On separation and annulment, Part 2
In our last post, we talked about separation, annulment and divorce. Today we’re going to get into a little more detail on these topics, with a more specific look at separation and the various types of separation that are possible.
A “trial separation” is a common step for many married couples who are going through a difficult period in their relationship. During a trial separation, the spouses live apart (even if that means they “live apart” in the same home). Any assets they obtain during this trial separation are usually considered jointly owned by the spouses. If one of the spouses decide that the trial separation is working for them, they can work towards making the separation permanent.
Which leads to “permanent separation,” the next step in the separation process. This is when the spouses decide that their marriage no longer works (due to irreconcilable differences). Unlike a trial separation, the assets collected during a permanent separation are assigned to each spouse individually, depending on which spouse is responsible for the asset.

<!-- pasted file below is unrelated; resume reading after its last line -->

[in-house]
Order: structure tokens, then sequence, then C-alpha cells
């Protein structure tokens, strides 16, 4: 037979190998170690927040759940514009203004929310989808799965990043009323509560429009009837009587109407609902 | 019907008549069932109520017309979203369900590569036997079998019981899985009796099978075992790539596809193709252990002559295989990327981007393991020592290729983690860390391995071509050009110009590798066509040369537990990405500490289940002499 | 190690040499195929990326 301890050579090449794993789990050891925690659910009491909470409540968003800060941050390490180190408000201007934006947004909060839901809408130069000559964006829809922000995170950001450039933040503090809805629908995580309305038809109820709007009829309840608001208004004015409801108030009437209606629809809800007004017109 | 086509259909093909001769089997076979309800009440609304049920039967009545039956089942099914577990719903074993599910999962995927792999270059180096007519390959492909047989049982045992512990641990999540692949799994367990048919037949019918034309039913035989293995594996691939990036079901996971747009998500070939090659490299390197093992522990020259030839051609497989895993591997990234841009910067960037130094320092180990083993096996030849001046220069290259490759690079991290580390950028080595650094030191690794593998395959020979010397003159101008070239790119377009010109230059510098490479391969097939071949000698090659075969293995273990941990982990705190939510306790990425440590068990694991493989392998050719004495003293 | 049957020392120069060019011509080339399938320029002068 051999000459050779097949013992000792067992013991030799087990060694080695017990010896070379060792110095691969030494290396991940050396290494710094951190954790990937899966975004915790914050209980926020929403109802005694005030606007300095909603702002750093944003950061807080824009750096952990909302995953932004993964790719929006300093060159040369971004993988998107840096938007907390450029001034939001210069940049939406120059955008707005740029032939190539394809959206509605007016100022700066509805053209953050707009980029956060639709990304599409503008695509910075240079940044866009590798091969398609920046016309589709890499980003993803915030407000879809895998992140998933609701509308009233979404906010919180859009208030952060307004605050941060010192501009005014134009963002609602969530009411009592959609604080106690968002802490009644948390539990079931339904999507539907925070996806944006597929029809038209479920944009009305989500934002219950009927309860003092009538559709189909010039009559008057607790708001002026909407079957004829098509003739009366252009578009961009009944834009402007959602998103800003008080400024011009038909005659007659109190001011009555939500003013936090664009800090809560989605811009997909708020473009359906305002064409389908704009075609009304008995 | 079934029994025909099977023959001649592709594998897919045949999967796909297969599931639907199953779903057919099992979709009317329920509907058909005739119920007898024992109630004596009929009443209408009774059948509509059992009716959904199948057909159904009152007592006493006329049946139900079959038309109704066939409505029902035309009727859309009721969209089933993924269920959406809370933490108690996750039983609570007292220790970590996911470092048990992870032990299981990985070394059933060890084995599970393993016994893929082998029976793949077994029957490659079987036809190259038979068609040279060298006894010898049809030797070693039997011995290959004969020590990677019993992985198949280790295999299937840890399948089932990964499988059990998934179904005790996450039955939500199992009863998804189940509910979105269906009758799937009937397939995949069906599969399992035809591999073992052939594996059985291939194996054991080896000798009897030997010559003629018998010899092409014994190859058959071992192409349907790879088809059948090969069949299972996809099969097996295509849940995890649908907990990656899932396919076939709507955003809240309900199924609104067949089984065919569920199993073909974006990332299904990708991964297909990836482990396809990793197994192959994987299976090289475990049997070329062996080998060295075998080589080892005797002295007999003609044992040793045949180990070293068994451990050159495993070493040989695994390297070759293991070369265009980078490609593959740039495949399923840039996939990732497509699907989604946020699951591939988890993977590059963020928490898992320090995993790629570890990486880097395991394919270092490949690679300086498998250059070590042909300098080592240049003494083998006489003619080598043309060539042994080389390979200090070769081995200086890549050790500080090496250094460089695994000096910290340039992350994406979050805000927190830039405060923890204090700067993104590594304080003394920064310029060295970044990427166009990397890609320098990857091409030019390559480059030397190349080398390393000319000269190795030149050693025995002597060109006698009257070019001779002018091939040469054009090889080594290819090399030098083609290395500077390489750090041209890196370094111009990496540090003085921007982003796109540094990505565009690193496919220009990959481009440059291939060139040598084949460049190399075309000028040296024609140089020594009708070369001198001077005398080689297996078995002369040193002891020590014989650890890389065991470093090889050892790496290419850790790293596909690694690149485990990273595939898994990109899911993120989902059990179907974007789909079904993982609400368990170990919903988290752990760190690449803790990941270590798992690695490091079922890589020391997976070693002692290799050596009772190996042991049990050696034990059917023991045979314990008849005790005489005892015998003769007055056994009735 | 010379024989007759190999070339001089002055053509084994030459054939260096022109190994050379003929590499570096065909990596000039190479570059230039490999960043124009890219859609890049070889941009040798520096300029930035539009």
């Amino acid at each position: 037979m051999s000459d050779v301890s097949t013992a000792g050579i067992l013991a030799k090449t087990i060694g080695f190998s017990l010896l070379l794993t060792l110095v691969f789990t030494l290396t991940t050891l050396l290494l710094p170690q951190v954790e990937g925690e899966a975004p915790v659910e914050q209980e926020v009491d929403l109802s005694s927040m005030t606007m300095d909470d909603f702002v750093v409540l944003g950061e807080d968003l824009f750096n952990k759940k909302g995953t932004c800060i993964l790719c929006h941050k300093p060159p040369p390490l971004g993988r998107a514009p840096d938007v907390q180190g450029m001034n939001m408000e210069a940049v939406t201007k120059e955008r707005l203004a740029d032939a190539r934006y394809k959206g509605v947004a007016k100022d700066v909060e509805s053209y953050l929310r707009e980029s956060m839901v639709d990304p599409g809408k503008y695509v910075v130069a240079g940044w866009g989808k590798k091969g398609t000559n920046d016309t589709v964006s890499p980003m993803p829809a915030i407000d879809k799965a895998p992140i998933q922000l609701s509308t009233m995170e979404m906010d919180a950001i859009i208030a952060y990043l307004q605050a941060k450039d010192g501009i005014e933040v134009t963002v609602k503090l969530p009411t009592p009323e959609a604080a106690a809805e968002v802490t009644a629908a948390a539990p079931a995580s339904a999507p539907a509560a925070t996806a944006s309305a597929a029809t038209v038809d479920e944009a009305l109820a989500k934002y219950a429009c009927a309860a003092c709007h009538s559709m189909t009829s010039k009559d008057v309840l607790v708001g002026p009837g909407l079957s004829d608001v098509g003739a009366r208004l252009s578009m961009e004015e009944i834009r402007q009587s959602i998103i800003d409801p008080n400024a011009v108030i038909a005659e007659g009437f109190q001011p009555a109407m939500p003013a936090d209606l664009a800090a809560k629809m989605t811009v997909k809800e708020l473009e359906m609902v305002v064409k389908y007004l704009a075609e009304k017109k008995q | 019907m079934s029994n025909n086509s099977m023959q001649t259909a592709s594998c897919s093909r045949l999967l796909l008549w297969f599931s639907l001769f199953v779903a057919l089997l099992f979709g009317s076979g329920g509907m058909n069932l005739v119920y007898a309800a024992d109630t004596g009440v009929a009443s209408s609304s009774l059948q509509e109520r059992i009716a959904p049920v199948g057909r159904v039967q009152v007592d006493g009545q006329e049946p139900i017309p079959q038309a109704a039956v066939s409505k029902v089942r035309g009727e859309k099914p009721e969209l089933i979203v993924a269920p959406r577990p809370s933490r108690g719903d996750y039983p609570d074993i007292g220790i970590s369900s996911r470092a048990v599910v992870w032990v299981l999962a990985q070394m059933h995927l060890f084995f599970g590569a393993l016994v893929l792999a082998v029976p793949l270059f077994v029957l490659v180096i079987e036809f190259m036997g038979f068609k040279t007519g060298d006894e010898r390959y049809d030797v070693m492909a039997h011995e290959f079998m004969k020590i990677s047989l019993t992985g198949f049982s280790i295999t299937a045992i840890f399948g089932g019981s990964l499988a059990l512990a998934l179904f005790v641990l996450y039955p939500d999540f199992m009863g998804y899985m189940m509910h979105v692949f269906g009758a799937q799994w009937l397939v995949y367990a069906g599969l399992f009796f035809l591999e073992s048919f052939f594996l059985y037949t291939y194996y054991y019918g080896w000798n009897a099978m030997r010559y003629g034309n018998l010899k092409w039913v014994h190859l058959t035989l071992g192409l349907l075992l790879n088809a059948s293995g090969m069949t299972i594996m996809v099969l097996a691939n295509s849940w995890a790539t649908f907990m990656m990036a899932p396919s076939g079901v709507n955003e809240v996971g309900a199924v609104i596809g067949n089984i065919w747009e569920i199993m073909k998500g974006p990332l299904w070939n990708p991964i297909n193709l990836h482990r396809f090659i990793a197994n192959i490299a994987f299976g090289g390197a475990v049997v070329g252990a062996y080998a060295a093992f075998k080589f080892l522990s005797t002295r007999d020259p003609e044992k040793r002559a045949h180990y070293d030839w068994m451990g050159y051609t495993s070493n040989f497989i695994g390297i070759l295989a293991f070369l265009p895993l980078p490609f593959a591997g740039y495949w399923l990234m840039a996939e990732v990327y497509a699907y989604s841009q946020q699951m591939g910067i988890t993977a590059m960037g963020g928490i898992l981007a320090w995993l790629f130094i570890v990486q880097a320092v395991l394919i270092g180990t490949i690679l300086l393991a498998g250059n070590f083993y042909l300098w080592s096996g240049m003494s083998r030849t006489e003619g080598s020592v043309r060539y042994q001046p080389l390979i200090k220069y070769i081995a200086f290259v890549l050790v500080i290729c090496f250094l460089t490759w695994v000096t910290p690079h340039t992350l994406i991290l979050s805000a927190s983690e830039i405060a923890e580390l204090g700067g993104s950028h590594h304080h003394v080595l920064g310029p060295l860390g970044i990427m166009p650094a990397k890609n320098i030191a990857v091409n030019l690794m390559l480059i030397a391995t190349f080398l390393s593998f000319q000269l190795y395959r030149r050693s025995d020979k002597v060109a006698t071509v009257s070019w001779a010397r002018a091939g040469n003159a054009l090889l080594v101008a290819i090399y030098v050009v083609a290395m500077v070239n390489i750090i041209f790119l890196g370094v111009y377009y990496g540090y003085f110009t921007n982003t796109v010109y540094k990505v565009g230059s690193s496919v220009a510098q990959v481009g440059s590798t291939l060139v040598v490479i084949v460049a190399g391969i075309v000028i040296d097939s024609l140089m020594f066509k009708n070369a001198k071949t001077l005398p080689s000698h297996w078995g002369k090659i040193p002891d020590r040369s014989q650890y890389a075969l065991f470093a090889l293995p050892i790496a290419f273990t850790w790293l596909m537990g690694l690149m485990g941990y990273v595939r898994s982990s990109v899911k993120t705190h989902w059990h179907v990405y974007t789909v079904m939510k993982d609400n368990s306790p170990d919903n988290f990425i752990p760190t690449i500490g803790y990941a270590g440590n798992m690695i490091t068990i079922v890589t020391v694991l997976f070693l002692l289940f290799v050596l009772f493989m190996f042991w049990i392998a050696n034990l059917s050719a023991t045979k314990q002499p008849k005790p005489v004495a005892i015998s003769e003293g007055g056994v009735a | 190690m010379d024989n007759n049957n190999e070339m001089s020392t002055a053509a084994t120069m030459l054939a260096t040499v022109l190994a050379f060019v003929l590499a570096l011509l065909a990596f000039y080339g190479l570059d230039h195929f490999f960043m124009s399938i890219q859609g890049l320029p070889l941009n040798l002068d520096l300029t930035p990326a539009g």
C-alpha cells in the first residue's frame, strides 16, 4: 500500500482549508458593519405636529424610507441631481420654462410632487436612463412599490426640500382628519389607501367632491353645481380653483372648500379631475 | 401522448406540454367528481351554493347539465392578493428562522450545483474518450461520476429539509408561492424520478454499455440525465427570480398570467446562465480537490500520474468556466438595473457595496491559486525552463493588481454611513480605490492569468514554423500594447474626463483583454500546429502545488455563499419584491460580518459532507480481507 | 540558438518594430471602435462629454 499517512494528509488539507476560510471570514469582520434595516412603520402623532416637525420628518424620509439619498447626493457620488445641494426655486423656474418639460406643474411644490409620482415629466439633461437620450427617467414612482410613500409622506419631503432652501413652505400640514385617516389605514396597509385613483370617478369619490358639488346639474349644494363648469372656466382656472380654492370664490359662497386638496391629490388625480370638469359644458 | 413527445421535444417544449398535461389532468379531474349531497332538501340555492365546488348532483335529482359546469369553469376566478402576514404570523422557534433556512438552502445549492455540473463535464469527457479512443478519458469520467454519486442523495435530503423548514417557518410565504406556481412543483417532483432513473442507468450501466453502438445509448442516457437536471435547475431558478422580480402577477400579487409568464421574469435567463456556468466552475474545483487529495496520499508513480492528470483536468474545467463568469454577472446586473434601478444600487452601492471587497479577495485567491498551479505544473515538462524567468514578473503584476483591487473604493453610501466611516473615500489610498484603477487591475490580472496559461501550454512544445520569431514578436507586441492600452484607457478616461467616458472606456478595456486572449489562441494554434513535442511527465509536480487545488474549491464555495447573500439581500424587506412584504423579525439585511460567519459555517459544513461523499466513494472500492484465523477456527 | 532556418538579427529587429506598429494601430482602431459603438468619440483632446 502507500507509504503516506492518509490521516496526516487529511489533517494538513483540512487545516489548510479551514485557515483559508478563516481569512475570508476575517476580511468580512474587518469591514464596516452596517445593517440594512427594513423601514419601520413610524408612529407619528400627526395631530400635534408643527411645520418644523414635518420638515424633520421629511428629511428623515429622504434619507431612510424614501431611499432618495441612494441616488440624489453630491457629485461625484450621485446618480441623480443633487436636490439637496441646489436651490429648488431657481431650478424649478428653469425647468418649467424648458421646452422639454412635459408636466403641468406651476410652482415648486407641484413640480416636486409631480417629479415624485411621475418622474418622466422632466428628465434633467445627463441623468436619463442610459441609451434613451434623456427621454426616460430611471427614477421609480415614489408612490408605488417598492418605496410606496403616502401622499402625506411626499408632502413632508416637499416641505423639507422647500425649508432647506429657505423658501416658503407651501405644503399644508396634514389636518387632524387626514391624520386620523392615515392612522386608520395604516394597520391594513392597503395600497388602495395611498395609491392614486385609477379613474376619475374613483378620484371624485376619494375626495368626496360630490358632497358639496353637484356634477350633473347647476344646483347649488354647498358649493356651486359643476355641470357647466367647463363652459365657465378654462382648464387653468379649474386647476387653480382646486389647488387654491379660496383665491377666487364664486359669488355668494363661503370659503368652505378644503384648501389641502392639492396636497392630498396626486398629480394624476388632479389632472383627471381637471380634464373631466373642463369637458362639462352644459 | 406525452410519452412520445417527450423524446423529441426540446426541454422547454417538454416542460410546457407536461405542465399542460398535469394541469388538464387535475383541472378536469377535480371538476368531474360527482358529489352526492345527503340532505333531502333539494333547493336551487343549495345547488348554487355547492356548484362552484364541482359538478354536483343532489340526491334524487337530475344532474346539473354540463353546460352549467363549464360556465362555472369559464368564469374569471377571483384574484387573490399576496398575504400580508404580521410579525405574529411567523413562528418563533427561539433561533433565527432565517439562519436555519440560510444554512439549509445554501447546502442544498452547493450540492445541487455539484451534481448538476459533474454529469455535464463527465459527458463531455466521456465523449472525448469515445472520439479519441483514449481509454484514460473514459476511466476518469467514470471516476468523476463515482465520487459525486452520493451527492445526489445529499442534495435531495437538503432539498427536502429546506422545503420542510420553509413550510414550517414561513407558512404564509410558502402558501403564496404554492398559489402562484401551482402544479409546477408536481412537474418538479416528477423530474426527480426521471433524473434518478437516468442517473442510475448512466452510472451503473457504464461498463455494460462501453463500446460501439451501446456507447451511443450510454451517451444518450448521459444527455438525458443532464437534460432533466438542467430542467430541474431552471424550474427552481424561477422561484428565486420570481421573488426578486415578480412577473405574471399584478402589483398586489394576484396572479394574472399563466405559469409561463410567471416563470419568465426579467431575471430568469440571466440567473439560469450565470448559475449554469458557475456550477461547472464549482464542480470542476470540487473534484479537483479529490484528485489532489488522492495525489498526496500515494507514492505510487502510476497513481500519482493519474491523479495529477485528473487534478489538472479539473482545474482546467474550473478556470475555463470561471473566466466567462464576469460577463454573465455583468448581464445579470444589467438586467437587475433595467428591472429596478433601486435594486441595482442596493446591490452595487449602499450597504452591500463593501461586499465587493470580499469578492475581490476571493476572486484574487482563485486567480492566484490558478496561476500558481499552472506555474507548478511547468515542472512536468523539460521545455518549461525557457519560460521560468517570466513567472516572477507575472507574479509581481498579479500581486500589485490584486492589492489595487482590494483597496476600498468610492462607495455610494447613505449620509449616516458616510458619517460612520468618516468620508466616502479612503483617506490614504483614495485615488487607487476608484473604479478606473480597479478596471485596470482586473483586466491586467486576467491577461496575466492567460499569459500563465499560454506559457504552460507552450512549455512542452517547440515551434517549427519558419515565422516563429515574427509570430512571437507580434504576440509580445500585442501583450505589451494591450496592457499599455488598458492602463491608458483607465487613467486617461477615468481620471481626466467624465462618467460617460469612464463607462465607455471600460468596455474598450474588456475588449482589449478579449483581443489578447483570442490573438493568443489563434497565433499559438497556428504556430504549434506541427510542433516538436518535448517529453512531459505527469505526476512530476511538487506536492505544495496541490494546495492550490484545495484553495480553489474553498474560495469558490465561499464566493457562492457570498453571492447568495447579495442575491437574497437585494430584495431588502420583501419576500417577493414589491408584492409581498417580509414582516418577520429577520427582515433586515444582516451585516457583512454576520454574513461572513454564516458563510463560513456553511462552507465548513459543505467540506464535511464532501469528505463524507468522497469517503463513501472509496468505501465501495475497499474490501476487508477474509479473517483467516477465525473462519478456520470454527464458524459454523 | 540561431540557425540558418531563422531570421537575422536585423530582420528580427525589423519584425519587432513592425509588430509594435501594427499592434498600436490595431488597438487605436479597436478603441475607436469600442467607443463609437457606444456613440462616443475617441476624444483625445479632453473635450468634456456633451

If the couple wants to take their separation to the ultimate step, they will go for “legal separation,” which all but ends the marriage. Legal separation is usually followed by a divorce filing, but it doesn’t necessitate it. During legal separation, the spouses will deal with many issues inherent to the divorce process, such as spousal support, property division and child custody (if they have children).
As always, if you are considering separation or divorce, you should consult with an attorney.
Source: FindLaw, “FAQ Regarding Separation and Annulment Law,” Accessed March 7, 2016